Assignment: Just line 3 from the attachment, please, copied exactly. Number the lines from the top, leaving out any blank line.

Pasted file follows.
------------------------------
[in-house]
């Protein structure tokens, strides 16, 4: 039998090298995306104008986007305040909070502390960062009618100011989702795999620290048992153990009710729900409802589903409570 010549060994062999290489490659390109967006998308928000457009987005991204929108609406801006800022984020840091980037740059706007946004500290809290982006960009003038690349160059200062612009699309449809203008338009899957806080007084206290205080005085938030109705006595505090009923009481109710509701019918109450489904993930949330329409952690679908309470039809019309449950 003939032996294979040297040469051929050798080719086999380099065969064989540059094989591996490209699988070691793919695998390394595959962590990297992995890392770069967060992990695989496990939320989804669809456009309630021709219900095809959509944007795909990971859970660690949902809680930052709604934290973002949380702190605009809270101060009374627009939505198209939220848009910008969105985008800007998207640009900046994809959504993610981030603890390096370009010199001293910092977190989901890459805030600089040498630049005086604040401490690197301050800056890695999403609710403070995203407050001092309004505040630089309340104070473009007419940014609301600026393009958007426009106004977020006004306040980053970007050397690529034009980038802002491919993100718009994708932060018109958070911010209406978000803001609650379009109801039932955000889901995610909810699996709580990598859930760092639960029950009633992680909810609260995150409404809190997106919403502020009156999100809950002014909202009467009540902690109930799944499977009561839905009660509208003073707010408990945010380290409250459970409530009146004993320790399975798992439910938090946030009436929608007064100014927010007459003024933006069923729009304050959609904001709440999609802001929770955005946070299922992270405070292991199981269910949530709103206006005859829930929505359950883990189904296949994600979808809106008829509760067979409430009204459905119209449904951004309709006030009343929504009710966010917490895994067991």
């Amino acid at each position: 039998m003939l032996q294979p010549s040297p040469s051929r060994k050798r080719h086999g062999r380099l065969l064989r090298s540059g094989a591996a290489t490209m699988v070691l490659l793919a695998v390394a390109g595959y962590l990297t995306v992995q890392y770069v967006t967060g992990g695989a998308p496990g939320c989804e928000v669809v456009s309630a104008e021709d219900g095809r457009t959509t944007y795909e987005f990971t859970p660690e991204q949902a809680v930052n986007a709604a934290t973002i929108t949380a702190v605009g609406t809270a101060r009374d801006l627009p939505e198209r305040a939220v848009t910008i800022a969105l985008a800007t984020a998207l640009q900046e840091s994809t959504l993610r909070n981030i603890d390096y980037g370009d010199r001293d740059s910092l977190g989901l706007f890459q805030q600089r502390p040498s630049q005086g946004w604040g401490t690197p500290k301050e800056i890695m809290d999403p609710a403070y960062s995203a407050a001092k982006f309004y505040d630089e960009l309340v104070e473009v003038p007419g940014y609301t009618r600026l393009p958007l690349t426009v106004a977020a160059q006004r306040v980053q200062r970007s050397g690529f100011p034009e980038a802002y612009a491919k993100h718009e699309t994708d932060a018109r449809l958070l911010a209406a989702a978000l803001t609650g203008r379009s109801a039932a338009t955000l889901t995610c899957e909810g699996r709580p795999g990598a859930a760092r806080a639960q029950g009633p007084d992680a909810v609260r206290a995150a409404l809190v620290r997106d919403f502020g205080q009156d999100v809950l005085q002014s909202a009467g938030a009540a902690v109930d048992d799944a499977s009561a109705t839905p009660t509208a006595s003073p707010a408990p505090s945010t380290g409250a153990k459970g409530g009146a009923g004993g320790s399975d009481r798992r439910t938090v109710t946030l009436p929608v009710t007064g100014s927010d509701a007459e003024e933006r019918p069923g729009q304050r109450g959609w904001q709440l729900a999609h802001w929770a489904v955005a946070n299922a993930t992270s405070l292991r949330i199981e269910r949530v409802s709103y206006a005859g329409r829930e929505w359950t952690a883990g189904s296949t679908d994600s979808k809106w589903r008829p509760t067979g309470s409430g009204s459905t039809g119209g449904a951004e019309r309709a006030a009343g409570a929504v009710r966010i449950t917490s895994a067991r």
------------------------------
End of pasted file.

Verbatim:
């Amino acid at each position: 039998m003939l032996q294979p010549s040297p040469s051929r060994k050798r080719h086999g062999r380099l065969l064989r090298s540059g094989a591996a290489t490209m699988v070691l490659l793919a695998v390394a390109g595959y962590l990297t995306v992995q890392y770069v967006t967060g992990g695989a998308p496990g939320c989804e928000v669809v456009s309630a104008e021709d219900g095809r457009t959509t944007y795909e987005f990971t859970p660690e991204q949902a809680v930052n986007a709604a934290t973002i929108t949380a702190v605009g609406t809270a101060r009374d801006l627009p939505e198209r305040a939220v848009t910008i800022a969105l985008a800007t984020a998207l640009q900046e840091s994809t959504l993610r909070n981030i603890d390096y980037g370009d010199r001293d740059s910092l977190g989901l706007f890459q805030q600089r502390p040498s630049q005086g946004w604040g401490t690197p500290k301050e800056i890695m809290d999403p609710a403070y960062s995203a407050a001092k982006f309004y505040d630089e960009l309340v104070e473009v003038p007419g940014y609301t009618r600026l393009p958007l690349t426009v106004a977020a160059q006004r306040v980053q200062r970007s050397g690529f100011p034009e980038a802002y612009a491919k993100h718009e699309t994708d932060a018109r449809l958070l911010a209406a989702a978000l803001t609650g203008r379009s109801a039932a338009t955000l889901t995610c899957e909810g699996r709580p795999g990598a859930a760092r806080a639960q029950g009633p007084d992680a909810v609260r206290a995150a409404l809190v620290r997106d919403f502020g205080q009156d999100v809950l005085q002014s909202a009467g938030a009540a902690v109930d048992d799944a499977s009561a109705t839905p009660t509208a006595s003073p707010a408990p505090s945010t380290g409250a153990k459970g409530g009146a009923g004993g320790s399975d009481r798992r439910t938090v109710t946030l009436p929608v009710t007064g100014s927010d509701a007459e003024e933006r019918p069923g729009q304050r109450g959609w904001q709440l729900a999609h802001w929770a489904v955005a946070n299922a993930t992270s405070l292991r949330i199981e269910r949530v409802s709103y206006a005859g329409r829930e929505w359950t952690a883990g189904s296949t679908d994600s979808k809106w589903r008829p509760t067979g309470s409430g009204s459905t039809g119209g449904a951004e019309r309709a006030a009343g409570a929504v009710r966010i449950t917490s895994a067991r």